Apparently, some of the attendees at my freethought shorts program a couple weeks ago were "rocked" by the presentation. There were about 20 humanists in attendance at this particular meeting, and I did not ask for demographic information (against my instinct) before I agreed to visit the group. I was at least 20 years younger than 95% of the group. Upon this realization, it was clear that independent films were not likely their forte.

The program of films that I'm presenting to local groups reflects a broad range of freethought ideas, and is a mix of comedy, drama, documentary and animation categories. Some of them are dark; some quirky and fun; and one film in particular is about scientific inquiry into the technological and biological advances in tackling aging and death. (Yep. That was uncomfortable.) That may have been the moment when the audience realized that the films selected were intended for an entirely different demo than what filled the room that evening. Next month, I will be presenting the films to a combined group of atheist/freethought/film student clubs at USF. I am expecting an entirely different reaction from the next generation of freethinkers.

Surely the more seasoned freethinkers can see the importance of the efforts of promoting freethought through art (in this case, independent film). Traditionally, the focus in the freethought movement has been primarily in science and philosophy. (and to be perfectly honest, something close to an exclusive, academia vibe.) These approaches can be fascinating and enlightening, but often bores to tears those who are not "into" attending freethought conventions and/or local meetings. Many freethinkers simply live their lives with private thoughts of reason, and secretly chuckle and/or roll their eyeballs when religious folks do something idiotic and/or impose their religion upon others. Some pick up books by famous freethinkers, but many would also like to see a growth in freethought entertainment.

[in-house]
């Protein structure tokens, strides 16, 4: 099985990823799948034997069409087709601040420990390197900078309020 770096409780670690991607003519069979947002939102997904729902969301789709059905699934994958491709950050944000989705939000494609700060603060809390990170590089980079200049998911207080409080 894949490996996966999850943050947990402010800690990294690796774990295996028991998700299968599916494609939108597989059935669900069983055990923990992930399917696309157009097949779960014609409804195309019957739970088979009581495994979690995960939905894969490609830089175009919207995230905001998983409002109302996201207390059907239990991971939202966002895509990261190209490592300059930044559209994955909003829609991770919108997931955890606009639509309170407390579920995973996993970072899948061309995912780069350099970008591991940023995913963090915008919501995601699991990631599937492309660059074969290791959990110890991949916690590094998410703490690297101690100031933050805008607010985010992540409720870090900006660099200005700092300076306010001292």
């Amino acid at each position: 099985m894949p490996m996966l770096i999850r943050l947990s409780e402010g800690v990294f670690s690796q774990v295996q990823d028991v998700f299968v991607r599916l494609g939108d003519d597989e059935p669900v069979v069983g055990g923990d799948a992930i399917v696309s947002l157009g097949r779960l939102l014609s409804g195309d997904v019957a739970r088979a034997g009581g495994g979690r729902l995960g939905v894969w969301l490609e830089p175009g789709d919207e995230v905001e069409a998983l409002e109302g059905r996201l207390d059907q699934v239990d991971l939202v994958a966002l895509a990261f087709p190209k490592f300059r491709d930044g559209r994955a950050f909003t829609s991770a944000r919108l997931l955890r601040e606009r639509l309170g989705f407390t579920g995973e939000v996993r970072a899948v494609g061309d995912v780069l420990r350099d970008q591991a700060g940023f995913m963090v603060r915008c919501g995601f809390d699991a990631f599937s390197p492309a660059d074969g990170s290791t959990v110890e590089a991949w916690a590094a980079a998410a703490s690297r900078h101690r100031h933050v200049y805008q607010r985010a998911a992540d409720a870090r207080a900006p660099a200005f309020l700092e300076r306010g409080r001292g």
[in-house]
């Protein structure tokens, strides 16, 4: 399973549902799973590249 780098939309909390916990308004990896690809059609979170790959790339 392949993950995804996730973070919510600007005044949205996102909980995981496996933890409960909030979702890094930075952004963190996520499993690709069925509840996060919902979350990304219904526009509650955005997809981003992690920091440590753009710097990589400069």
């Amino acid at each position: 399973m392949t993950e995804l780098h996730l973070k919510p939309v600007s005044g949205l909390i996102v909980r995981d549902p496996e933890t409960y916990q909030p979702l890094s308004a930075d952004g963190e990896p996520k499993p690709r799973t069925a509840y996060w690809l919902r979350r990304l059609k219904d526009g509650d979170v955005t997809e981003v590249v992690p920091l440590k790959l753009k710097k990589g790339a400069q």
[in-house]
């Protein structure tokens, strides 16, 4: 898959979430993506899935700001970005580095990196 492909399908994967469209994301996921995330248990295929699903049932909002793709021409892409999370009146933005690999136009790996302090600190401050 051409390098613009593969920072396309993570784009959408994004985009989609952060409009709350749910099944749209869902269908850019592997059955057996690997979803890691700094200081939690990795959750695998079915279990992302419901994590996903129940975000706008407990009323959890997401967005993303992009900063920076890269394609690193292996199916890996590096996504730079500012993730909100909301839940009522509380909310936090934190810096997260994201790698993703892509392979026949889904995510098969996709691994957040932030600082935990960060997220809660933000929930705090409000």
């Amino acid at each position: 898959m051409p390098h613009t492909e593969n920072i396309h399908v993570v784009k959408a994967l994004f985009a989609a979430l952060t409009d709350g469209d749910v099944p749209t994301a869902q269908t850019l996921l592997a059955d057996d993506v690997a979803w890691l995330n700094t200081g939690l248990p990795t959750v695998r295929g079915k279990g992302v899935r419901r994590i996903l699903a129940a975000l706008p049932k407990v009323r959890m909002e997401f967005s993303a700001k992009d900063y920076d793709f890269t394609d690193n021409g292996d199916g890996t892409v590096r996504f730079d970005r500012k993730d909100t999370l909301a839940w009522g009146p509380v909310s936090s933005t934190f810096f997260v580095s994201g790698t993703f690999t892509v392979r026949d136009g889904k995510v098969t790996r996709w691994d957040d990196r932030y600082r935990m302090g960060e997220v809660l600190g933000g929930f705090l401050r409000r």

If you remember the history of the Renaissance, art played a major role in the advancement of reason in Western Cultures. Not only did art frequently pair with science (da Vinci), but it was often the only way to symbolically and secretly express freethought ideals. Freethinkers are capable of combining linear, left-brained thought, with the more creative functions of the bohemian right brain. I am of the opinion that both should be embraced and promoted within the freethought community.

What do you think?

Views: 29

Comment by Andrea Steele on February 27, 2010 at 9:45pm
Thanks for featuring this blog post. :)
Comment by Mario Rodgers on February 28, 2010 at 11:45am
I watch my movies to escape reality so these types of films don't do anything for me. Although I find if a movie deals with religion, I enjoy it better if it made up its own, used religion in a generic sense, or used religion as a punching bag.
Comment by Andrea Steele on February 28, 2010 at 1:07pm
I understand what you mean about escaping reality through movies. There is a common misconception that a freethought film defaults to the documentary category. That is definitely a false perception. Independent filmmakers are some of the most creative people, who come up with fascinating ways to express different ideas through film. This type of expression may not appeal to individuals who are primarily left-brained.


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